Medical devices, radiation therapy quality and safety, and an expanded focus on the three- and one-day payment windows are among the highlights of the Office of Inspector General's (OIG) fiscal year (FY) 2011 Work Plan. The plan, posted October 1, introduces some new focus areas but largely continues the OIG’s stance from 2010.
"What we're really looking at are four or five really brand new issues," says Stephen Miller, JD, chief compliance and privacy officer for Trenton, NJ–based Capital Health System, Inc. This should make the work easier for hospital compliance officers, who often target new topics as ones for which they must develop additional auditing tools and strategies.
New topics address quality, billing concerns
Among entrants to the OIG list for 2011, Debbie Mackaman, RHIA, CHCO, regulatory specialist for HCPro, Inc., in Marblehead, MA, highlights the following:
"Any time the OIG adds new issues, such as medical devices, brachytherapy, IMRT and IGRT, facilities who provide these services should sit up and take notice," Mackaman says.
Miller notes the focus on quality and safety with IMRT and IGRT. Their inclusion on the list shows the OIG's responsiveness to the headlines, he says. Media reports circulated earlier this year in outlets such as The New York Times regarding quality concerns with these types of procedures, especially in connection with Veterans Affairs facilities.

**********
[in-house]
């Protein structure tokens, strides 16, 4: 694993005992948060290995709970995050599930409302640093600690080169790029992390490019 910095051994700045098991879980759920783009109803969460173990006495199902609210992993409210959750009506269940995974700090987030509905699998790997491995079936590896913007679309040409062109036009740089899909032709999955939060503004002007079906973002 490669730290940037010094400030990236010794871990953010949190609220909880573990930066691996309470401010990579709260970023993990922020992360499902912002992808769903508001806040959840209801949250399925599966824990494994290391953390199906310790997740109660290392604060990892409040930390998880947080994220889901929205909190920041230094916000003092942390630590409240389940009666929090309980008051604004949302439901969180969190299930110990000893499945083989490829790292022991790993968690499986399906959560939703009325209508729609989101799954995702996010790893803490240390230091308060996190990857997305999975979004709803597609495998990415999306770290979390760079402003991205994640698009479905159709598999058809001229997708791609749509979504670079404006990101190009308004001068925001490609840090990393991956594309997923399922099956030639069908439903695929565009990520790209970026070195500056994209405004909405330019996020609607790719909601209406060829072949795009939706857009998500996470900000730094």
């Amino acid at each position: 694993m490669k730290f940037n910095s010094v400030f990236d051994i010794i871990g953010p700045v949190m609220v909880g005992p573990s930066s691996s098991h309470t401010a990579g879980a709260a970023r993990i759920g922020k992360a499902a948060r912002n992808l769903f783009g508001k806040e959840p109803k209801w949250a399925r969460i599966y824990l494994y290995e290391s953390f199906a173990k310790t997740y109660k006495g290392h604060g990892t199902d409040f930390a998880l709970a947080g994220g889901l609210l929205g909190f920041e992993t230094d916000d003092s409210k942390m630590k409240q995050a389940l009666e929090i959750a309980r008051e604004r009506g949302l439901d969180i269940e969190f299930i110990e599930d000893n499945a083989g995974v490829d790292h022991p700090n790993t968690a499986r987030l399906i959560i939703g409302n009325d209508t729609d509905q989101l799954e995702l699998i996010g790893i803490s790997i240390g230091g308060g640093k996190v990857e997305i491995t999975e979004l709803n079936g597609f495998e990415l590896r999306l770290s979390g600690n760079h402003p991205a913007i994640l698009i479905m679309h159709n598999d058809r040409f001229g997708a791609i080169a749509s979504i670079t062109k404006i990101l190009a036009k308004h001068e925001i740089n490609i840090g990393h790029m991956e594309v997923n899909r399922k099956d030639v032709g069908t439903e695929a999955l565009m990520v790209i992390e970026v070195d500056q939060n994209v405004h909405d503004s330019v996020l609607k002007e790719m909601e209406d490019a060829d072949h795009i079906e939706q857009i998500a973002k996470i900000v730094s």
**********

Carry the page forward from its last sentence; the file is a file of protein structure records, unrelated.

From a billing perspective, Mackaman flags medical device replacement as an area for hospital attention. "Since the medical devices replacement issue can be a difficult billing procedure to comply with, facilities should certainly do an in-depth process audit in this area," she says. For information regarding proper reporting of reduced- or no-cost devices, Mackaman suggests reviewing 73 Federal Register 68631–68632 and the Medicare Claims Processing Manual, Chapter 4, sections 61.3.1–61.3.3.
This year’s Work Plan omits previous stalwarts like the Emergency Medical Treatment and Labor Act (EMTALA) and coding and documentation under the MS-DRG system. In the case of EMTALA, Miller says, the OIG may believe that CMS is sufficiently scrutinizing hospitals.